Austrian Responds Regarding Returning Moctezuma’s Headdress to Mexico: “Don’t Blame Me”

The young woman from Austria has a clear opinion regarding the Mexican treasure. One of the most important pre-Hispanic Mexican artifacts located abroad is Moctezuma’s headdress—the gift that the Tlatoani of Tenochtitlan gave to Hernán Cortés before their conflict escalated. Somehow, this historical treasure ended up in Austria and is currently housed in the Weltmuseum in Vienna, the capital of that country.

Mexicans have expressed their desire for significant objects like Moctezuma’s headdress to return to their country. President Andrés Manuel López Obrador even negotiated for its return, albeit unsuccessfully. But what do foreigners think about this?

The TikTok account “Extranjeros x el mundo” recently interviewed a young Austrian woman living in Mexico, and she couldn’t avoid discussing the headdress. When asked about the appropriation of the treasure, she jokingly responded, “Don’t blame me; I had nothing to do with it. Several acquaintances who are history enthusiasts have already told me—I’m not that much into history.”

She also playfully called Mexicans “rascals” for having free access to the museum that houses the emblematic headdress. However, she admitted that it is right for Austria to return the headdress to Mexico: “I feel it should be returned; after all, it’s not ours.”

Moctezuma’s Headdress arrived in Austria during the 16th century, during the Spanish conquest of Mexico. Various theories exist about how it was transported, but none have been definitively confirmed. One widely accepted theory suggests that Hernán Cortés, the Spanish conquistador, sent it as a gift to King Charles I of Spain and V of Germany. Later, the piece would have been transferred as part of a collection to the Habsburgs, the Austrian imperial family. Since then, it has remained in Austria.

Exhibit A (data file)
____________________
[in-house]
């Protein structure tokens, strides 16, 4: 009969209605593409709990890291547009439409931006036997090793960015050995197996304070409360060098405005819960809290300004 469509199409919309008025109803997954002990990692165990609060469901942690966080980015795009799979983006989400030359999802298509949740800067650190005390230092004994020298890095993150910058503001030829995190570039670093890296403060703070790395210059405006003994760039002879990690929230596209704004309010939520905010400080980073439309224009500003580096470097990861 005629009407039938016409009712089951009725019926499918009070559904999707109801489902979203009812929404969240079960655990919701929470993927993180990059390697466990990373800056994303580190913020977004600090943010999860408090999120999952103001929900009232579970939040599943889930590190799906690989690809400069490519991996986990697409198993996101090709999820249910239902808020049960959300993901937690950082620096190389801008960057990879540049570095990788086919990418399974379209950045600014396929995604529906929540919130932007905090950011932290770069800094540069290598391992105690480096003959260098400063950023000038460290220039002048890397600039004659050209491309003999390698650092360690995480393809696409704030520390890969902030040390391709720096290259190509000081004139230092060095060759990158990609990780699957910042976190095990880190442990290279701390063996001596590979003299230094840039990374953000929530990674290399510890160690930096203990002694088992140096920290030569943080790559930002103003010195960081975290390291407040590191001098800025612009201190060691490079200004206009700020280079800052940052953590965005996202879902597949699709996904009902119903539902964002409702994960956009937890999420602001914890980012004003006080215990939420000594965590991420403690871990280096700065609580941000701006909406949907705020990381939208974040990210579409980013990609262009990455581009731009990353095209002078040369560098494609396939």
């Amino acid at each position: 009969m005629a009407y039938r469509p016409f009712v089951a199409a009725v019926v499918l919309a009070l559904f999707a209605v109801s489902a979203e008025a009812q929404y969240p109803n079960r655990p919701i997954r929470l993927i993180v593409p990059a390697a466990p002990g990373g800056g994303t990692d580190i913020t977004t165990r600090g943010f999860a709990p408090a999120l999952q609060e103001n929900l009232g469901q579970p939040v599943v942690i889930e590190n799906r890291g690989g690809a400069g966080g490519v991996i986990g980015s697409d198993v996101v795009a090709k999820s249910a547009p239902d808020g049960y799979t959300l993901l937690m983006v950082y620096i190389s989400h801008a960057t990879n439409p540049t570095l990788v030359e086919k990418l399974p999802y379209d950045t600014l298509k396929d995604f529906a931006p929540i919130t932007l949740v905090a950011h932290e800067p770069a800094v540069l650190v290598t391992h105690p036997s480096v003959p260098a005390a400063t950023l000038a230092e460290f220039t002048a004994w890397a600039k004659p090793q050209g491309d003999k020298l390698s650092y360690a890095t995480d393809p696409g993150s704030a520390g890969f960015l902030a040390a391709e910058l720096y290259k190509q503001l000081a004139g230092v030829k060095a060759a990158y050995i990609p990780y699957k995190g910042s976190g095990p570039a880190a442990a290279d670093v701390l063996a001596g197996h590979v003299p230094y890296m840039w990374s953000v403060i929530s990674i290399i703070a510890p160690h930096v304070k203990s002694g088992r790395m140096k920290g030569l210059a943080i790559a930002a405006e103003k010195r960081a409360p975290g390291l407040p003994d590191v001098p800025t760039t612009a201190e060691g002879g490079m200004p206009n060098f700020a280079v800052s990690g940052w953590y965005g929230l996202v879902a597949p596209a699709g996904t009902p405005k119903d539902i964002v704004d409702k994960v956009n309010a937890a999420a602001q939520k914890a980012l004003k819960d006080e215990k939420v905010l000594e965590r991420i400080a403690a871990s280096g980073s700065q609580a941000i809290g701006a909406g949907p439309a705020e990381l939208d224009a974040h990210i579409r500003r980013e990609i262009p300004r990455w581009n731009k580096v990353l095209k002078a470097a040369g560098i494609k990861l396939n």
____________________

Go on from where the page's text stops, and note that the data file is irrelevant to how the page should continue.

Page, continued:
This significant treasure is considered a symbol of great historical and cultural value, representing the wealth and complexity of the Mexica civilization before the Spanish conquest. Moreover, it is so highly sought after by Mexicans because it embodies the pre-Hispanic identity that still resonates with the majority of the population.

Other pre-Hispanic Mexican treasures located abroad include:

  • Piedra del Sol: Displayed at the National Museum of Anthropology in Mexico, with replicas in various international institutions.
  • Códice Borgia: Safeguarded in the Vatican Apostolic Library in Vatican City.
  • Códice Florentino: Housed in the Laurentian Library in Florence, Italy.

The Penacho de Moctezuma is a piece of great cultural and historical value. It is currently located in the Weltmuseum in Vienna, Austria. The headdress is primarily made of exotic bird feathers and precious materials. Its main components include:

  • Quetzal Feathers: The central structure of the headdress consists of long green quetzal feathers.
  • Other Bird Feathers: It also includes feathers from birds such as the cotinga, pink spoonbill, and kuka squirrel, contributing colors like blue, yellow, and red.
  • Gold and Gemstones: The base and certain details of the headdress are adorned with gold and precious stones.
  • Maguey Needles: These were used to secure the feathers and other elements to the structure.

Together, these materials create a piece of significant aesthetic and cultural value, reflecting the skill and sophistication of the Aztec artisans.

Source: Infobae